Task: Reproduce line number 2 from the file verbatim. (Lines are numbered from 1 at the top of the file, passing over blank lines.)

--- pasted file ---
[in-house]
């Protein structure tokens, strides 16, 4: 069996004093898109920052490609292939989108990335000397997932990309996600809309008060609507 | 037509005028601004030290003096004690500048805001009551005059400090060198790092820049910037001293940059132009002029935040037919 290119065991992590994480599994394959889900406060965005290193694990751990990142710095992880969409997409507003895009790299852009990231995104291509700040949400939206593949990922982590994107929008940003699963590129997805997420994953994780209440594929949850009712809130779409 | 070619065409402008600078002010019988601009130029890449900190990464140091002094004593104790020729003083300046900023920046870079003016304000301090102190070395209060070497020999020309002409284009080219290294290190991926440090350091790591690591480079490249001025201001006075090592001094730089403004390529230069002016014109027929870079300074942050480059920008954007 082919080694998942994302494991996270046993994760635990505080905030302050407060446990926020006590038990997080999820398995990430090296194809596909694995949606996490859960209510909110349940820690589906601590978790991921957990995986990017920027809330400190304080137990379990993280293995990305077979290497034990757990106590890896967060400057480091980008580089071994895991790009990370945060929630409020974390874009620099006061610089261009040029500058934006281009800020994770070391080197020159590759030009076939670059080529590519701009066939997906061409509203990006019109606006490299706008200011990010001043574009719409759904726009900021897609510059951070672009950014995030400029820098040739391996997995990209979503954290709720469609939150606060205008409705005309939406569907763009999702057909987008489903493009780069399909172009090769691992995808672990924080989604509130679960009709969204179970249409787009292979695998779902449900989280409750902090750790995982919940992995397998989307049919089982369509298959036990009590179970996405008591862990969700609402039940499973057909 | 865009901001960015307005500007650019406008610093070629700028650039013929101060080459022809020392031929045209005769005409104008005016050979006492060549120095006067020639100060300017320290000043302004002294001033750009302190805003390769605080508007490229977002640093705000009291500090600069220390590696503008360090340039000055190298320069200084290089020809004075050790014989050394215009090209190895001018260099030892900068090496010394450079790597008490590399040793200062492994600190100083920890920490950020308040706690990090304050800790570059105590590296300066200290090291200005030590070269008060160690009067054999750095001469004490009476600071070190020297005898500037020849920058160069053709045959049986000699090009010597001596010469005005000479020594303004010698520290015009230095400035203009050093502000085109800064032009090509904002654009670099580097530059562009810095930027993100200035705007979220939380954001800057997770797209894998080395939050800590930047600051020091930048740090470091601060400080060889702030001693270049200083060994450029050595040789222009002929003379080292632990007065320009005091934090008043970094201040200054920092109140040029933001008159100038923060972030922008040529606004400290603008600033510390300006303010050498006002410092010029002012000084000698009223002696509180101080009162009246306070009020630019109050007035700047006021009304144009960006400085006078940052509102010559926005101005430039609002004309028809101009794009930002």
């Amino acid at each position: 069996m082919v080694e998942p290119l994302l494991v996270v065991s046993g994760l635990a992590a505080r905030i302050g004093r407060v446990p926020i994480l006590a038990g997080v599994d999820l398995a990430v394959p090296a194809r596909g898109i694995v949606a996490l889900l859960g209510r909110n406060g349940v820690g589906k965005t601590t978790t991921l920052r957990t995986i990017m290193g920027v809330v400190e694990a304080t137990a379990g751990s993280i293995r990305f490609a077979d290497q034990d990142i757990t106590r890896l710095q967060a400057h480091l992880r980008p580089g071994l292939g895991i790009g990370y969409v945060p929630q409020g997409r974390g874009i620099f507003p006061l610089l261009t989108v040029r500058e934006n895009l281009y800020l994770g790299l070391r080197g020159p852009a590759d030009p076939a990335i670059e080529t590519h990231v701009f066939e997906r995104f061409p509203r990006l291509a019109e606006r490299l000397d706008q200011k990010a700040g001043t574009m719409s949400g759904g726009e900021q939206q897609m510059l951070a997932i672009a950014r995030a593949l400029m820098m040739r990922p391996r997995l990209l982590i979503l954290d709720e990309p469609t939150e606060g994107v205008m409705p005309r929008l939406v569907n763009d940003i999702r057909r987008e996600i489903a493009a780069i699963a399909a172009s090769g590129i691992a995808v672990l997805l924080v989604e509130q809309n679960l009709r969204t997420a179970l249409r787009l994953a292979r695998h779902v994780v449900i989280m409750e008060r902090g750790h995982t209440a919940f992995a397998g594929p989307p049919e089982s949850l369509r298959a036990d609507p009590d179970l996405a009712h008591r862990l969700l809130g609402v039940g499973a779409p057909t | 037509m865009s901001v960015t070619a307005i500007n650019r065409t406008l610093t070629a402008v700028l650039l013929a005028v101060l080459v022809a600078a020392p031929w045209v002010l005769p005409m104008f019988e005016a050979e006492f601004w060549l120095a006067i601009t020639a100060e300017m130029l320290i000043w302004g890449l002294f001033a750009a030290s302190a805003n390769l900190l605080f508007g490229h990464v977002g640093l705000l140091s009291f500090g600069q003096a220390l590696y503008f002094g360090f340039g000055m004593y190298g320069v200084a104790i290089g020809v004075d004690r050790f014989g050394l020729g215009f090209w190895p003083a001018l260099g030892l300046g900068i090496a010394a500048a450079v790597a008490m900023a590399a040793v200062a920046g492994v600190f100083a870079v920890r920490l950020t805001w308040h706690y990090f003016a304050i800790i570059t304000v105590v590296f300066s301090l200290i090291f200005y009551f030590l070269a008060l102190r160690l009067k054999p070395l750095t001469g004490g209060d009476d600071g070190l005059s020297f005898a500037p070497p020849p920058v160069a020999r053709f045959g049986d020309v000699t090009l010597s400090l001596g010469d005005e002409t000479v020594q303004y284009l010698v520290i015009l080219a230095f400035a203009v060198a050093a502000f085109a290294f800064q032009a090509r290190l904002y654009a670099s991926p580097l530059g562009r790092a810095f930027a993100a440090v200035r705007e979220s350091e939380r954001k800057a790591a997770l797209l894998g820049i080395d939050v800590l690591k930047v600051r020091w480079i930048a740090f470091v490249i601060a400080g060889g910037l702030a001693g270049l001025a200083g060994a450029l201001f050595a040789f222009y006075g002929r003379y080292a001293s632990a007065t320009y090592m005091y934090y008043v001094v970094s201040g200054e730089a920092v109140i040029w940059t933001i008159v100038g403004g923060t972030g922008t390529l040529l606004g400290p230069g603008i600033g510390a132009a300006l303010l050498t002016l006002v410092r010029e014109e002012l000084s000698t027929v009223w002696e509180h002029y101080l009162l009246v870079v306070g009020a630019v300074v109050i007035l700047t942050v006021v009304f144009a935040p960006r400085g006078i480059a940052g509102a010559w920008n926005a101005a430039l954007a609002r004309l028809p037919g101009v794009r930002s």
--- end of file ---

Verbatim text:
């Protein structure tokens, strides 16, 4: 069996004093898109920052490609292939989108990335000397997932990309996600809309008060609507 | 037509005028601004030290003096004690500048805001009551005059400090060198790092820049910037001293940059132009002029935040037919 290119065991992590994480599994394959889900406060965005290193694990751990990142710095992880969409997409507003895009790299852009990231995104291509700040949400939206593949990922982590994107929008940003699963590129997805997420994953994780209440594929949850009712809130779409 | 070619065409402008600078002010019988601009130029890449900190990464140091002094004593104790020729003083300046900023920046870079003016304000301090102190070395209060070497020999020309002409284009080219290294290190991926440090350091790591690591480079490249001025201001006075090592001094730089403004390529230069002016014109027929870079300074942050480059920008954007 082919080694998942994302494991996270046993994760635990505080905030302050407060446990926020006590038990997080999820398995990430090296194809596909694995949606996490859960209510909110349940820690589906601590978790991921957990995986990017920027809330400190304080137990379990993280293995990305077979290497034990757990106590890896967060400057480091980008580089071994895991790009990370945060929630409020974390874009620099006061610089261009040029500058934006281009800020994770070391080197020159590759030009076939670059080529590519701009066939997906061409509203990006019109606006490299706008200011990010001043574009719409759904726009900021897609510059951070672009950014995030400029820098040739391996997995990209979503954290709720469609939150606060205008409705005309939406569907763009999702057909987008489903493009780069399909172009090769691992995808672990924080989604509130679960009709969204179970249409787009292979695998779902449900989280409750902090750790995982919940992995397998989307049919089982369509298959036990009590179970996405008591862990969700609402039940499973057909 | 865009901001960015307005500007650019406008610093070629700028650039013929101060080459022809020392031929045209005769005409104008005016050979006492060549120095006067020639100060300017320290000043302004002294001033750009302190805003390769605080508007490229977002640093705000009291500090600069220390590696503008360090340039000055190298320069200084290089020809004075050790014989050394215009090209190895001018260099030892900068090496010394450079790597008490590399040793200062492994600190100083920890920490950020308040706690990090304050800790570059105590590296300066200290090291200005030590070269008060160690009067054999750095001469004490009476600071070190020297005898500037020849920058160069053709045959049986000699090009010597001596010469005005000479020594303004010698520290015009230095400035203009050093502000085109800064032009090509904002654009670099580097530059562009810095930027993100200035705007979220939380954001800057997770797209894998080395939050800590930047600051020091930048740090470091601060400080060889702030001693270049200083060994450029050595040789222009002929003379080292632990007065320009005091934090008043970094201040200054920092109140040029933001008159100038923060972030922008040529606004400290603008600033510390300006303010050498006002410092010029002012000084000698009223002696509180101080009162009246306070009020630019109050007035700047006021009304144009960006400085006078940052509102010559926005101005430039609002004309028809101009794009930002």